June 29, 2012

Staying awake

These days of packing and hauling boxes are making me more tired than usual, sore too. If I didn’t set my alarm, it would be easy to stay in bed or at least lounge drowsily in a hot Epsom salts bath. Yet I know that too much sleep makes me even sleepier. 
If I didn’t meet with the Lord every morning, and if I didn’t spend time with other Christians, my spiritual life would ebb too. It would not disappear completely, but I would display less evidence of the Lord in my life and slide into a state of thinking and talking much as those who do not know Christ.
So then let us not sleep, as others do, but let us keep awake and be sober. (1 Thessalonians 5:6)
The New Testament warns Christians to stay alert. The admonition to “be sober” means be discreet, watch, pay attention, and in this verse is not about sobriety from avoiding too much alcohol. A similar Greek word is used for “fasting” —abstinence from food or drink, but like “sober”, it can also mean the mental attitudes that come with fasting for spiritual reasons. Being circumspect and vigilant come to mind.

Today’s devotional reminds me to guard against that sleepy, undisciplined life that dozes off instead of remaining engaged with God and the pursuit of godliness. I need to be vigilant. It is one thing to lose my battle against the world, the flesh, and the devil, but quite another to be unaware that there even is a battle.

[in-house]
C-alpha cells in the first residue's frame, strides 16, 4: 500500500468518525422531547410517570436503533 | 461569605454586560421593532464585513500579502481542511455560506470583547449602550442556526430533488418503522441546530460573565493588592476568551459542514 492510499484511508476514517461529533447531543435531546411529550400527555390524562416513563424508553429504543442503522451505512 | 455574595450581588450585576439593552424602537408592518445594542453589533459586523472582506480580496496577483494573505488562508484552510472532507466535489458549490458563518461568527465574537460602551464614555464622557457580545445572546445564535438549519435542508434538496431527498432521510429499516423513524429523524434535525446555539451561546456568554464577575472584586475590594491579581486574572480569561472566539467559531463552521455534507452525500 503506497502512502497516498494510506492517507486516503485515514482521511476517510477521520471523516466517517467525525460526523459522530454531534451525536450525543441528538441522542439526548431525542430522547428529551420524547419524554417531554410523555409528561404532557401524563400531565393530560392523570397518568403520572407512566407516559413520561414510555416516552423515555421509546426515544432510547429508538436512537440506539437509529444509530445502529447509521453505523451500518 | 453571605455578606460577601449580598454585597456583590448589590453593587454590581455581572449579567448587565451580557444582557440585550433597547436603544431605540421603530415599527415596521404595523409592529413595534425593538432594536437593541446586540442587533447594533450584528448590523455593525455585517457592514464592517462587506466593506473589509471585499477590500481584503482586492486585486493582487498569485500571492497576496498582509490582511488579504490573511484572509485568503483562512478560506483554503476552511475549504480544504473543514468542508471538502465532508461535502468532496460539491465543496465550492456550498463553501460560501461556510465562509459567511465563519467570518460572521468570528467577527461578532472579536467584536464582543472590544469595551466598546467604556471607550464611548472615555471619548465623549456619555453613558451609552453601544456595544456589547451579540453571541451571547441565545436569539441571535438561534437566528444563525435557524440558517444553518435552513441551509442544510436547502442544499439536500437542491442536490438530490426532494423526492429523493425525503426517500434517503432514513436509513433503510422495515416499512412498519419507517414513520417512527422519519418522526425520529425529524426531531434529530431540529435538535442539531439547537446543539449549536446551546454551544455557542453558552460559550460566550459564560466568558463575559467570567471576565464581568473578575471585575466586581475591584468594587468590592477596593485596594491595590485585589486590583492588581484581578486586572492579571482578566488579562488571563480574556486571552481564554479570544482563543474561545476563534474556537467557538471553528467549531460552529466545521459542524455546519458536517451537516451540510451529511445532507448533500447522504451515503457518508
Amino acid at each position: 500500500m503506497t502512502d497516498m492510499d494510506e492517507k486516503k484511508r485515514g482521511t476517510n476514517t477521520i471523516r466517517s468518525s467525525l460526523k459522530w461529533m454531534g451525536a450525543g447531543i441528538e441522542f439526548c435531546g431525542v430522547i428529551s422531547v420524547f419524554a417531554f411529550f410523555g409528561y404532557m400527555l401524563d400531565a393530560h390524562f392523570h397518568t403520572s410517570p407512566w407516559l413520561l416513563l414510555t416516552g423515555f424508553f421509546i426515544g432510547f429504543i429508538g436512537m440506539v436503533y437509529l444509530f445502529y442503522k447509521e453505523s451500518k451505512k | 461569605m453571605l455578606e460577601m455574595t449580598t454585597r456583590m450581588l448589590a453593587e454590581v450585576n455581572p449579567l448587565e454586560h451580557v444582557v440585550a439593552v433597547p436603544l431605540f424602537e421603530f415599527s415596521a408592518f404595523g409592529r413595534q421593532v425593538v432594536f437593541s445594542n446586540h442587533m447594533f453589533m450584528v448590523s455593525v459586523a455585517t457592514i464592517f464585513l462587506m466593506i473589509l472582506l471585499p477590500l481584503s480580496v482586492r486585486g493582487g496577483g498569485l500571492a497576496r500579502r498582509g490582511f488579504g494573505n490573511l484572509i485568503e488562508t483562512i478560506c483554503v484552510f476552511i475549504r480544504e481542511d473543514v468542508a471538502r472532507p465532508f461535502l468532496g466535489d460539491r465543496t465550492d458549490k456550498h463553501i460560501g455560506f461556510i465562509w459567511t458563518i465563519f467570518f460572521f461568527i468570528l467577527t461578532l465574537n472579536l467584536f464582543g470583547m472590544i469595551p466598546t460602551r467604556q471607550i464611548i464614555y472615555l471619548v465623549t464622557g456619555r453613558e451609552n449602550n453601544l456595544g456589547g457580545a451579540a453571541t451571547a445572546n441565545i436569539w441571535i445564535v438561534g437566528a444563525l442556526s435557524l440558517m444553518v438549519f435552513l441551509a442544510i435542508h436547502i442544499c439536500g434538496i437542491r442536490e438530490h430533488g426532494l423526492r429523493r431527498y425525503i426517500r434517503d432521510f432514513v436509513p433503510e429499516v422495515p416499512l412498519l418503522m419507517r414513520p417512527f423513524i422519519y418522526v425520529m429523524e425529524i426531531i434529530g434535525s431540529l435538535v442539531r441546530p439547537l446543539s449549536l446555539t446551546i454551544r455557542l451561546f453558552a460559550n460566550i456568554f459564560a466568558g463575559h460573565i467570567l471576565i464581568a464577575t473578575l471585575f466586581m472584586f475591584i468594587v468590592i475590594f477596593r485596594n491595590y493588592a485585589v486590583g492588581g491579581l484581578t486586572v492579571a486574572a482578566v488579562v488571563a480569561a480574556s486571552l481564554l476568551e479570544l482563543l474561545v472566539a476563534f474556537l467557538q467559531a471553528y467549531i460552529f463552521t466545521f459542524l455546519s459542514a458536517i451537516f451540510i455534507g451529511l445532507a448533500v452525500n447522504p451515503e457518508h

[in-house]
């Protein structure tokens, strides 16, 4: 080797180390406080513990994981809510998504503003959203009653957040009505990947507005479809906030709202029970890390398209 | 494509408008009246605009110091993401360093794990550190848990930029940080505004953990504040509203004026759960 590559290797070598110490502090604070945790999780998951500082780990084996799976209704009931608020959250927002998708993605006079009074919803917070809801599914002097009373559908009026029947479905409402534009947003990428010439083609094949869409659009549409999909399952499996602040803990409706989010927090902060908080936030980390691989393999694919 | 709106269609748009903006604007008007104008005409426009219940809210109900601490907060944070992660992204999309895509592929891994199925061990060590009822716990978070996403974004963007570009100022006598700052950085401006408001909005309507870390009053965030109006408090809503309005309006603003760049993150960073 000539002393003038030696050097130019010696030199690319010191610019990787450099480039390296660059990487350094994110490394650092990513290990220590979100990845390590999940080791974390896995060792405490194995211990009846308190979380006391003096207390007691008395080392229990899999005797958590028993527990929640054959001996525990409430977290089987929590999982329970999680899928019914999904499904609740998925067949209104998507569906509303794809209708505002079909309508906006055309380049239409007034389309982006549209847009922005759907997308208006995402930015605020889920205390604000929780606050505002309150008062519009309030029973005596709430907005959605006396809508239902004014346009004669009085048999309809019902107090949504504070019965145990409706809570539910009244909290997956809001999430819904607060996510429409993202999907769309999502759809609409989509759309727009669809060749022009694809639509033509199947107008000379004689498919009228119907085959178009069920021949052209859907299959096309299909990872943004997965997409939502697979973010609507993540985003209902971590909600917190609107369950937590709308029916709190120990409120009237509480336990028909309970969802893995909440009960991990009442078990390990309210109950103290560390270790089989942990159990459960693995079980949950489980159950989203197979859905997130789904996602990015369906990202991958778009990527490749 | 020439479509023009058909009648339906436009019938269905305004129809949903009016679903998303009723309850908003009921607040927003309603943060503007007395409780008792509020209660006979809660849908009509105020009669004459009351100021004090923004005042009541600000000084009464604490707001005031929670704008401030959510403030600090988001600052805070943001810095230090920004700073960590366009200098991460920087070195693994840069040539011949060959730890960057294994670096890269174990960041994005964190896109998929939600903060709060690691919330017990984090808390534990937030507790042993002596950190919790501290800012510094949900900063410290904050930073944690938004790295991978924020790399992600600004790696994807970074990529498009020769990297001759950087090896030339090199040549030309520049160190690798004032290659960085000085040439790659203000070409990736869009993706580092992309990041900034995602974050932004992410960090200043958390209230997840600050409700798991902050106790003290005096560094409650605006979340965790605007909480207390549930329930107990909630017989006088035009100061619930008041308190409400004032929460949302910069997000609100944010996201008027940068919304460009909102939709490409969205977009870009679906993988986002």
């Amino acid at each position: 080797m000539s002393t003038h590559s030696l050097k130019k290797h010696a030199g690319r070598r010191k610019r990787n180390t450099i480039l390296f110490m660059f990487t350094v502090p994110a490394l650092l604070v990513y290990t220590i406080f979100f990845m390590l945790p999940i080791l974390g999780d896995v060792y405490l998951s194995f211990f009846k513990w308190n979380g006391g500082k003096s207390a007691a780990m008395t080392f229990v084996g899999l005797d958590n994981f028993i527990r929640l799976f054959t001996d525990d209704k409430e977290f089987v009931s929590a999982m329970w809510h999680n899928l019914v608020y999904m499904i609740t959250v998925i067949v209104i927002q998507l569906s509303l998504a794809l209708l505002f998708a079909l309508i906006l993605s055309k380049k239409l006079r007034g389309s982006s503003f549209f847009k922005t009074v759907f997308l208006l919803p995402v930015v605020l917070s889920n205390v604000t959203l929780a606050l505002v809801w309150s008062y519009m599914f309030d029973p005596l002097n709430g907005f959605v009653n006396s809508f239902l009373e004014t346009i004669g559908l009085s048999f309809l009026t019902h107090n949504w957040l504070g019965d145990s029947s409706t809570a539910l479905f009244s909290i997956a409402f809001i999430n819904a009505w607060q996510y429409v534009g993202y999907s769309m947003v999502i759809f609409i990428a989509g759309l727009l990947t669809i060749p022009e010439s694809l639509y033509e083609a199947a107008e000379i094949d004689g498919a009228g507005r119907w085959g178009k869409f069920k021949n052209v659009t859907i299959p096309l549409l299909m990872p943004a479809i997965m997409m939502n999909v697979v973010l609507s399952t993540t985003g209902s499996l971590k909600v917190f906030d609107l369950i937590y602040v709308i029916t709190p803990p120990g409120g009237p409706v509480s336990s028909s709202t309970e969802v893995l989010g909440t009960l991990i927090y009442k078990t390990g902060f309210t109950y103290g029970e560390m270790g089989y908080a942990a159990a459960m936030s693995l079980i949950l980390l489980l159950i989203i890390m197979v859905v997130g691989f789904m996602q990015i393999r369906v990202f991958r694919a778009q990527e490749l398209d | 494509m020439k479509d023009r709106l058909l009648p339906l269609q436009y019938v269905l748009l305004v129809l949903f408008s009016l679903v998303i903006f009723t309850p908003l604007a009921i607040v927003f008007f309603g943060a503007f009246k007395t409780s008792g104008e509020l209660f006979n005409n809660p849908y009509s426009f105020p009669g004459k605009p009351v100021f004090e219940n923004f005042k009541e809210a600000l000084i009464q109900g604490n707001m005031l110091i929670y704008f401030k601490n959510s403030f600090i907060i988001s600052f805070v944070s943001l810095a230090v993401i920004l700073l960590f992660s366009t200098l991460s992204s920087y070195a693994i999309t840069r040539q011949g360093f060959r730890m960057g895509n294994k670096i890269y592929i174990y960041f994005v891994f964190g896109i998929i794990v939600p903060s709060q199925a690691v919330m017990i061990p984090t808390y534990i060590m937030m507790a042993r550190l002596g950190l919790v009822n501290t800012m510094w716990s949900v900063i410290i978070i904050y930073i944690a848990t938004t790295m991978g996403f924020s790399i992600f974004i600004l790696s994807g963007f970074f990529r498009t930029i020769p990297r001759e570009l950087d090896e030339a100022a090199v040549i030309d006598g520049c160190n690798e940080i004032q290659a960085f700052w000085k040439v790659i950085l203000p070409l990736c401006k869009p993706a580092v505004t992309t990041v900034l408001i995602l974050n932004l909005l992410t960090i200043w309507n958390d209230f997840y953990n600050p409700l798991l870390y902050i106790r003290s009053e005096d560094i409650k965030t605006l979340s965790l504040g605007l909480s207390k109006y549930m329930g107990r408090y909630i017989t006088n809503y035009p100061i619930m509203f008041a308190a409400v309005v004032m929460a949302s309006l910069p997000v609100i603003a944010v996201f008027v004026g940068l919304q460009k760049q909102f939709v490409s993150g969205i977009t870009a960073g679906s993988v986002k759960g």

Spurgeon comments on how to stay awake. He focuses on the need for fellowship where Christians communicate together the ways of the Lord. He quotes a line from Pilgrim’s Progress where “Christian” and “Hopeful” journey toward the Celestial City and agree, “To prevent drowsiness in this place, let us fall into good discourse.”

In Christian circles, getting together for a coffee and chatting about life in general is often confused with fellowship. Biblically, and in my experience, fellowship is less like that and more like Spirit-filled people sharing the life of Christ with one another. This can be verbal where we speak of how God is working in our lives, or we pray together. However, fellowship may not be about words. Spirit-filled believers can express the attributes of Christ in other ways. Some examples are being patient, taking care of needs, teaching truth, comforting, and so on. All of these things encourage that spiritual wakefulness that God wants us to have. 

Spurgeon also says that if I isolate myself too much, I am liable to grow drowsy. Good Christian company can keep me awake. Yet on the other hand, if I spend too much time with sleepy believers, I’m often affected with the same affliction. We are united in Christ and need to be careful that we do not slide from that into being united in drowsy apathy.

This reality admonishes me. My wakefulness is as vital to them as theirs is to me. Each believer needs to be refreshed and encouraged to make effective progress in spiritual growth. While all of us are on the road to Heaven, genuine fellowship can ease and stimulate the journey and keep the love of Christ flowing outward from our hearts and into the lives of those around us.  

Lord, sometimes I get spiritually sleepy and tend to blame others for my decreased vitality. Instead of doing that, I need to be a source of vitality for others. Keep me awake, alert and obedient. Help me know when someone needs to hear words about Your goodness and love, or needs to experience actions that demonstrate Your grace. Grant me creative ideas to stay awake and help others do the same.

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